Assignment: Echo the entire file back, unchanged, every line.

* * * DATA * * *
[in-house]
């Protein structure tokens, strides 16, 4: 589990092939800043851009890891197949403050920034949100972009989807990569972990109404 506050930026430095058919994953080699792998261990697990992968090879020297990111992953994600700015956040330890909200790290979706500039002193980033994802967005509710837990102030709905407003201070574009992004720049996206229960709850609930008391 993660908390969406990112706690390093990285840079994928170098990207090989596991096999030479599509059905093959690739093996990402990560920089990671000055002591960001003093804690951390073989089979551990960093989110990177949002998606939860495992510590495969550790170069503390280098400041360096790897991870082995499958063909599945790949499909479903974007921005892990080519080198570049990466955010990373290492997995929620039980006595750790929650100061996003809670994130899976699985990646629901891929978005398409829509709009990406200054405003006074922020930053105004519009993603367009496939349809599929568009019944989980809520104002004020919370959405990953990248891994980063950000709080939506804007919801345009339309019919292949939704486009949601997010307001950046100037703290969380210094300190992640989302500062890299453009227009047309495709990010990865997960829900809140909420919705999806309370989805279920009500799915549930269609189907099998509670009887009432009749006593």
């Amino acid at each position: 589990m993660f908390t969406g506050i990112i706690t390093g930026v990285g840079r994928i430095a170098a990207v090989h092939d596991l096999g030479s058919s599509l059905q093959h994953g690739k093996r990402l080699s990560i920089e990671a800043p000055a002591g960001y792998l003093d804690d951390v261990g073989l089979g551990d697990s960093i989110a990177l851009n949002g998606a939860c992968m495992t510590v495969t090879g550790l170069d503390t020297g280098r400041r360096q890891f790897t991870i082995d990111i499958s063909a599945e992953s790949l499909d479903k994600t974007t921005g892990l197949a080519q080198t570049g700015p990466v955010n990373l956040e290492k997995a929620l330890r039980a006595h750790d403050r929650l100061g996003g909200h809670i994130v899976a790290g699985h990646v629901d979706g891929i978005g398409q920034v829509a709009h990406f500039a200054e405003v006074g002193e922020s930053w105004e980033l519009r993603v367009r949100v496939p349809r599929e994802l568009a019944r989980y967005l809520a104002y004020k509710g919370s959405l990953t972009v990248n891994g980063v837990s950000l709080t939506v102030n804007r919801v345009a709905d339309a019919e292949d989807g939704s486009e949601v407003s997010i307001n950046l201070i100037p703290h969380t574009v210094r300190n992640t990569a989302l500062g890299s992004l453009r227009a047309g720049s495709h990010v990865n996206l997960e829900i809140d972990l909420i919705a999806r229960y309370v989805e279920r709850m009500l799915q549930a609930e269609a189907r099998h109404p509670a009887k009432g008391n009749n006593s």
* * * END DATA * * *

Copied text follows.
[in-house]
């Protein structure tokens, strides 16, 4: 589990092939800043851009890891197949403050920034949100972009989807990569972990109404 506050930026430095058919994953080699792998261990697990992968090879020297990111992953994600700015956040330890909200790290979706500039002193980033994802967005509710837990102030709905407003201070574009992004720049996206229960709850609930008391 993660908390969406990112706690390093990285840079994928170098990207090989596991096999030479599509059905093959690739093996990402990560920089990671000055002591960001003093804690951390073989089979551990960093989110990177949002998606939860495992510590495969550790170069503390280098400041360096790897991870082995499958063909599945790949499909479903974007921005892990080519080198570049990466955010990373290492997995929620039980006595750790929650100061996003809670994130899976699985990646629901891929978005398409829509709009990406200054405003006074922020930053105004519009993603367009496939349809599929568009019944989980809520104002004020919370959405990953990248891994980063950000709080939506804007919801345009339309019919292949939704486009949601997010307001950046100037703290969380210094300190992640989302500062890299453009227009047309495709990010990865997960829900809140909420919705999806309370989805279920009500799915549930269609189907099998509670009887009432009749006593």
């Amino acid at each position: 589990m993660f908390t969406g506050i990112i706690t390093g930026v990285g840079r994928i430095a170098a990207v090989h092939d596991l096999g030479s058919s599509l059905q093959h994953g690739k093996r990402l080699s990560i920089e990671a800043p000055a002591g960001y792998l003093d804690d951390v261990g073989l089979g551990d697990s960093i989110a990177l851009n949002g998606a939860c992968m495992t510590v495969t090879g550790l170069d503390t020297g280098r400041r360096q890891f790897t991870i082995d990111i499958s063909a599945e992953s790949l499909d479903k994600t974007t921005g892990l197949a080519q080198t570049g700015p990466v955010n990373l956040e290492k997995a929620l330890r039980a006595h750790d403050r929650l100061g996003g909200h809670i994130v899976a790290g699985h990646v629901d979706g891929i978005g398409q920034v829509a709009h990406f500039a200054e405003v006074g002193e922020s930053w105004e980033l519009r993603v367009r949100v496939p349809r599929e994802l568009a019944r989980y967005l809520a104002y004020k509710g919370s959405l990953t972009v990248n891994g980063v837990s950000l709080t939506v102030n804007r919801v345009a709905d339309a019919e292949d989807g939704s486009e949601v407003s997010i307001n950046l201070i100037p703290h969380t574009v210094r300190n992640t990569a989302l500062g890299s992004l453009r227009a047309g720049s495709h990010v990865n996206l997960e829900i809140d972990l909420i919705a999806r229960y309370v989805e279920r709850m009500l799915q549930a609930e269609a189907r099998h109404p509670a009887k009432g008391n009749n006593s």